Many years ago Phelps cre­ated a show called Dark Minds. It fo­cused on re­vis­it­ing and in­ves­ti­gat­ing cold cases for new in­for­ma­tion. He needed a se­rial killer to ap­pear on the show, some­one who was in­car­cer­ated and was will­ing to talk about cases, an­a­lyse them and pro­file them. Phelps started writ­ing to dif­fer­ent se­rial killers, and Jes­per­son was the one who wrote back the most vig­or­ously. He just started writ­ing to Phelps, and he didn’t stop.

“In the be­gin­ning I wrote him back,” Phelps told Real Crime. “But af­ter a cou­ple of months he was just writ­ing me, and then we’d talk about the let­ters on the phone. The big­gest thing about the let­ters is the over­whelm­ing amount of ma­te­rial that he sent me and con­tin­ues to send me. I have about ten to 12 let­ters I’m star­ing at right now [ from] over the past cou­ple weeks I have yet to open, just be­cause it’s too con­sum­ing. I would drive to my PO box, I’d open it up and grab the mail. I’d pull out all his let­ters and within five days there’d be 60, 80, 100 pages of ma­te­rial from him.”

Af­ter vis­it­ing his PO box Phelps just sat in his car, shook his head and asked him­self, “What am I sup­posed to do with all this, it’s too much.” Over the years Phelps re­ceived more than 7,000 pages of let­ters, in­clud­ing art­work and recorded hun­dreds of hours of au­dio in­ter­views, three hours of Skype in­ter­views, and even vis­ited the se­rial killer in prison. The re­la­tion­ship grew, and the Happy Face Killer be­came a reg­u­lar part of Phelps’s pro­fes­sional life.

“When I started deal­ing with Jes­per­son he was an anony­mous voice on the phone on my TV show Dark Minds,” Phelps said. “The re­la­tion­ship was based on him pro­fil­ing cases for me on tele­vi­sion us­ing the anony­mous name ‘ Raven’. We be­gan com­mu­ni­cat­ing three or four times a week in 2011, and over the years it just grew. The in­ter­views I was do­ing with him were just in­cred­i­ble. He was be­ing so open and hon­est.”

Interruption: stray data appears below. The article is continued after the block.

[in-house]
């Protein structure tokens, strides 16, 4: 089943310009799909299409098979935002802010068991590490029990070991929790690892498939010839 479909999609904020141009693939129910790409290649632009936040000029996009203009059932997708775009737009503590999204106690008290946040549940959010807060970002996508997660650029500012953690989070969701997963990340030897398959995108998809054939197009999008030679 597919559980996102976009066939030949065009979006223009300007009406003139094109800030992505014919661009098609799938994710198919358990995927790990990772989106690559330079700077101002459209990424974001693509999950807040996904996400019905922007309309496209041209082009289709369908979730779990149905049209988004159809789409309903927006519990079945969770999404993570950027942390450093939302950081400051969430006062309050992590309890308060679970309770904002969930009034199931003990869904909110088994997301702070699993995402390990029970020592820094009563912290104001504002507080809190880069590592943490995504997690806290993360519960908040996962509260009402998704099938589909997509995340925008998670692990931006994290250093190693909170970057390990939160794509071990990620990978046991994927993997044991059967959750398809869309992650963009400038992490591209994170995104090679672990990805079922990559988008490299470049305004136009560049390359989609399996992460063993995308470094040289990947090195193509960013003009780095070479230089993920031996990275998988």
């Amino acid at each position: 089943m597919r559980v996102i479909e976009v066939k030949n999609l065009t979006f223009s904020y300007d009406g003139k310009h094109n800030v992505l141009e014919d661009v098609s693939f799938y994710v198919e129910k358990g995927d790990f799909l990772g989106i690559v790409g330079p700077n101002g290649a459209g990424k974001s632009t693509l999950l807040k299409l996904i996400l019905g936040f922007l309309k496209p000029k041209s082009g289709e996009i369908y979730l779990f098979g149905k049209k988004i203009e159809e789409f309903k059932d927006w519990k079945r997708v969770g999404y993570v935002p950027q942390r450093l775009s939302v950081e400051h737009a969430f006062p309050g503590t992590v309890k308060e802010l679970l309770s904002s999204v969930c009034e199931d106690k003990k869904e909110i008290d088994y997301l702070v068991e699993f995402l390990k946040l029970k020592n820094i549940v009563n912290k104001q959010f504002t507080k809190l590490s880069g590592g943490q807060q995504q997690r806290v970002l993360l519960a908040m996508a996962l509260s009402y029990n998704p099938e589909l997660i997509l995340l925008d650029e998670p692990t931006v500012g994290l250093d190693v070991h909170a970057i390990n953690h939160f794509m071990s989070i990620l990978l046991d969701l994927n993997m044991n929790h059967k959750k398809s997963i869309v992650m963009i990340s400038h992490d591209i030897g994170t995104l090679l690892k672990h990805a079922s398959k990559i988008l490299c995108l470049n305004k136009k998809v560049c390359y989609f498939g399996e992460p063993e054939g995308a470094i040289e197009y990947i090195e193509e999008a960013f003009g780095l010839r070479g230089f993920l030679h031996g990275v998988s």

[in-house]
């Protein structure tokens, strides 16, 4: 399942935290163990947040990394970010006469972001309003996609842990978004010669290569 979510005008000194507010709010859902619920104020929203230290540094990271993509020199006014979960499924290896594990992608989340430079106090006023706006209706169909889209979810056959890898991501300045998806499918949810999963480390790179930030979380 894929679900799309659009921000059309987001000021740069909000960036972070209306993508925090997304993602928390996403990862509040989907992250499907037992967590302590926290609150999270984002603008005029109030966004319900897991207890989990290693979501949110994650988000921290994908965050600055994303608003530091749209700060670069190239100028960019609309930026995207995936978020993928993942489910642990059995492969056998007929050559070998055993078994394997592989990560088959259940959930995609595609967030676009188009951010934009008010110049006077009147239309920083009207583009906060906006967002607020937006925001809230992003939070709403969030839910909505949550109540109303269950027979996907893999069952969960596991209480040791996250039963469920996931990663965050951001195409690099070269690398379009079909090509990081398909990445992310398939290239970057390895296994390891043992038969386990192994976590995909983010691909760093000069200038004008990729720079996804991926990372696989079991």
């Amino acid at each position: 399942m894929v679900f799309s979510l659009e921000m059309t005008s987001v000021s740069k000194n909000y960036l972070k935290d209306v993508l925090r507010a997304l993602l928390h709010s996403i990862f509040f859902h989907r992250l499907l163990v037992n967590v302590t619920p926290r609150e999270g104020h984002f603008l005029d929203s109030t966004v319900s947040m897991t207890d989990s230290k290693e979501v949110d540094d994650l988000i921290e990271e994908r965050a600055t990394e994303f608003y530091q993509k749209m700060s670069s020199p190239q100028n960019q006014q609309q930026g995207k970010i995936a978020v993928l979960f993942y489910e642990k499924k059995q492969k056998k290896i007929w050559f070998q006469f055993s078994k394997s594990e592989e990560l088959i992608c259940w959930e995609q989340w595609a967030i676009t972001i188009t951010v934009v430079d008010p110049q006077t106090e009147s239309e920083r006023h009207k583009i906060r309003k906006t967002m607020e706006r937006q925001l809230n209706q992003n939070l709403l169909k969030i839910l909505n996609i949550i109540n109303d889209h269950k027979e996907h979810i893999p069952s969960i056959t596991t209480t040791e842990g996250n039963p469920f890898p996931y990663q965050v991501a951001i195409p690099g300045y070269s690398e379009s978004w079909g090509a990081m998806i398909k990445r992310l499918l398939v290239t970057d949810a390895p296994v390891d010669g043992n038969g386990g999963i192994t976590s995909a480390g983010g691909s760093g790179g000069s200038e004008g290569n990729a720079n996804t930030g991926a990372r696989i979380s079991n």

When Phelps first reached out to Jes­per­son in 2011, a psy­chol­o­gist friend had a warn­ing: “Phelps, you’re a big guy, you lift weights, you’re a spir­i­tual guy, a tough guy, but let me give you some ad­vice. If the devil knocks at your door and you in­vite him in, you bet­ter be fuck­ing ready to dance with him or he’s go­ing to get in your head.” Phelps laughed and told his friend, “Come on, I’ve been do­ing this for years, I’ve been writ­ing these books for years, noth­ing can break me.” But in the end Phelps wasn’t laugh­ing any­more, be­cause the psy­chol­o­gist was right.

“When you pick up the phone, when you go visit him, al­ways let him see you as M. Wil­liam Phelps,” the psy­chol­o­gist told Phelps. “Never al­low him to see you as Matthew. That’s your per­sonal side.” Phelps later re­called how dif­fi­cult it was to sep­a­rate his pro­fes­sional and per­sonal lives when it came to Jes­per­son, who was slowly try­ing to worm his way into Phelps’s psy­che.

“It was very dif­fi­cult be­cause I in­ter­viewed him over five years,” Phelps told Real Crime. “At some point through that five years, you’re go­ing to slip, and sure enough I did slip a cou­ple of times, and it was very shock­ing. It was very alarm­ing re­ally, be­cause I’d be on the phone and say, ‘ Lis­ten, I’ve got to go, my daugh­ter’s got a vol­ley­ball game, I’ll talk to you again some other time’ and hang up.”

But the next time Jes­per­son would call he’d say, “How did that vol­ley­ball game turn out?” Phelps would tell him,